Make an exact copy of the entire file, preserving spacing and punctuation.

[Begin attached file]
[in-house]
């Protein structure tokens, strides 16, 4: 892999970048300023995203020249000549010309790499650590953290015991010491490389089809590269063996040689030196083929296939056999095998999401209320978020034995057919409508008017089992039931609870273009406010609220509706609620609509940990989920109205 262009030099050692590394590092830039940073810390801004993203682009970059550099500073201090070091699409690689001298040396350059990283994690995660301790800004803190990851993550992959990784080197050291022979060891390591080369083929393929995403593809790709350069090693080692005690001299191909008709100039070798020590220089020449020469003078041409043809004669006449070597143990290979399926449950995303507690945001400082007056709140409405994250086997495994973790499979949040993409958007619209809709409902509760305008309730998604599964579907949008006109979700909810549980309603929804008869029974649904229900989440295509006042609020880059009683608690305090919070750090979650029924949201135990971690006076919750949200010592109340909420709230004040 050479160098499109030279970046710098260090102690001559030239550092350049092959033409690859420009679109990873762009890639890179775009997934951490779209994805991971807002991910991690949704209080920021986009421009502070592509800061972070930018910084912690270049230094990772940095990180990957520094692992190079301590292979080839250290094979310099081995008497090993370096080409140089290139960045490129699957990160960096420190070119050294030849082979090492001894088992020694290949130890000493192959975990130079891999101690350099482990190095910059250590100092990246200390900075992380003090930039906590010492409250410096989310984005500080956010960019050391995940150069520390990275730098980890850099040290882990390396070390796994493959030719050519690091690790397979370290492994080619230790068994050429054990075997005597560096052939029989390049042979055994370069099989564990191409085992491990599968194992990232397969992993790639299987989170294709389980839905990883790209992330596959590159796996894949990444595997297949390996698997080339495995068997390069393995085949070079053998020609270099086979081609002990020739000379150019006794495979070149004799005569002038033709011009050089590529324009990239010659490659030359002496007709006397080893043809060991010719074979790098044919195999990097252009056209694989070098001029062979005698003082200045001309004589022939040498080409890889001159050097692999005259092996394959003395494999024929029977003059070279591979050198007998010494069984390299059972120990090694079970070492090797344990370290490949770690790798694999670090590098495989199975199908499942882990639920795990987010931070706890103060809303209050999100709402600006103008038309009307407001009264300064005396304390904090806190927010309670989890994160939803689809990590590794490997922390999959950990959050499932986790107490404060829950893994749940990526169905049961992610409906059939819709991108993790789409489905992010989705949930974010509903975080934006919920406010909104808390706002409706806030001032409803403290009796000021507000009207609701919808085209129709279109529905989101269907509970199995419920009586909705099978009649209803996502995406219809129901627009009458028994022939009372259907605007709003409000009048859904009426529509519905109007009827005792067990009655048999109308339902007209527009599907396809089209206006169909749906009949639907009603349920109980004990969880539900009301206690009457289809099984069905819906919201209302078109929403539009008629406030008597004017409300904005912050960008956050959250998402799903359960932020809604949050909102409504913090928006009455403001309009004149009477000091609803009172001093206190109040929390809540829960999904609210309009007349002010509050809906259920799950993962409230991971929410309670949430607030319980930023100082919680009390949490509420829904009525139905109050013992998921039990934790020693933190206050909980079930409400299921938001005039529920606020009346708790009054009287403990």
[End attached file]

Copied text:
[in-house]
């Protein structure tokens, strides 16, 4: 892999970048300023995203020249000549010309790499650590953290015991010491490389089809590269063996040689030196083929296939056999095998999401209320978020034995057919409508008017089992039931609870273009406010609220509706609620609509940990989920109205 262009030099050692590394590092830039940073810390801004993203682009970059550099500073201090070091699409690689001298040396350059990283994690995660301790800004803190990851993550992959990784080197050291022979060891390591080369083929393929995403593809790709350069090693080692005690001299191909008709100039070798020590220089020449020469003078041409043809004669006449070597143990290979399926449950995303507690945001400082007056709140409405994250086997495994973790499979949040993409958007619209809709409902509760305008309730998604599964579907949008006109979700909810549980309603929804008869029974649904229900989440295509006042609020880059009683608690305090919070750090979650029924949201135990971690006076919750949200010592109340909420709230004040 050479160098499109030279970046710098260090102690001559030239550092350049092959033409690859420009679109990873762009890639890179775009997934951490779209994805991971807002991910991690949704209080920021986009421009502070592509800061972070930018910084912690270049230094990772940095990180990957520094692992190079301590292979080839250290094979310099081995008497090993370096080409140089290139960045490129699957990160960096420190070119050294030849082979090492001894088992020694290949130890000493192959975990130079891999101690350099482990190095910059250590100092990246200390900075992380003090930039906590010492409250410096989310984005500080956010960019050391995940150069520390990275730098980890850099040290882990390396070390796994493959030719050519690091690790397979370290492994080619230790068994050429054990075997005597560096052939029989390049042979055994370069099989564990191409085992491990599968194992990232397969992993790639299987989170294709389980839905990883790209992330596959590159796996894949990444595997297949390996698997080339495995068997390069393995085949070079053998020609270099086979081609002990020739000379150019006794495979070149004799005569002038033709011009050089590529324009990239010659490659030359002496007709006397080893043809060991010719074979790098044919195999990097252009056209694989070098001029062979005698003082200045001309004589022939040498080409890889001159050097692999005259092996394959003395494999024929029977003059070279591979050198007998010494069984390299059972120990090694079970070492090797344990370290490949770690790798694999670090590098495989199975199908499942882990639920795990987010931070706890103060809303209050999100709402600006103008038309009307407001009264300064005396304390904090806190927010309670989890994160939803689809990590590794490997922390999959950990959050499932986790107490404060829950893994749940990526169905049961992610409906059939819709991108993790789409489905992010989705949930974010509903975080934006919920406010909104808390706002409706806030001032409803403290009796000021507000009207609701919808085209129709279109529905989101269907509970199995419920009586909705099978009649209803996502995406219809129901627009009458028994022939009372259907605007709003409000009048859904009426529509519905109007009827005792067990009655048999109308339902007209527009599907396809089209206006169909749906009949639907009603349920109980004990969880539900009301206690009457289809099984069905819906919201209302078109929403539009008629406030008597004017409300904005912050960008956050959250998402799903359960932020809604949050909102409504913090928006009455403001309009004149009477000091609803009172001093206190109040929390809540829960999904609210309009007349002010509050809906259920799950993962409230991971929410309670949430607030319980930023100082919680009390949490509420829904009525139905109050013992998921039990934790020693933190206050909980079930409400299921938001005039529920606020009346708790009054009287403990």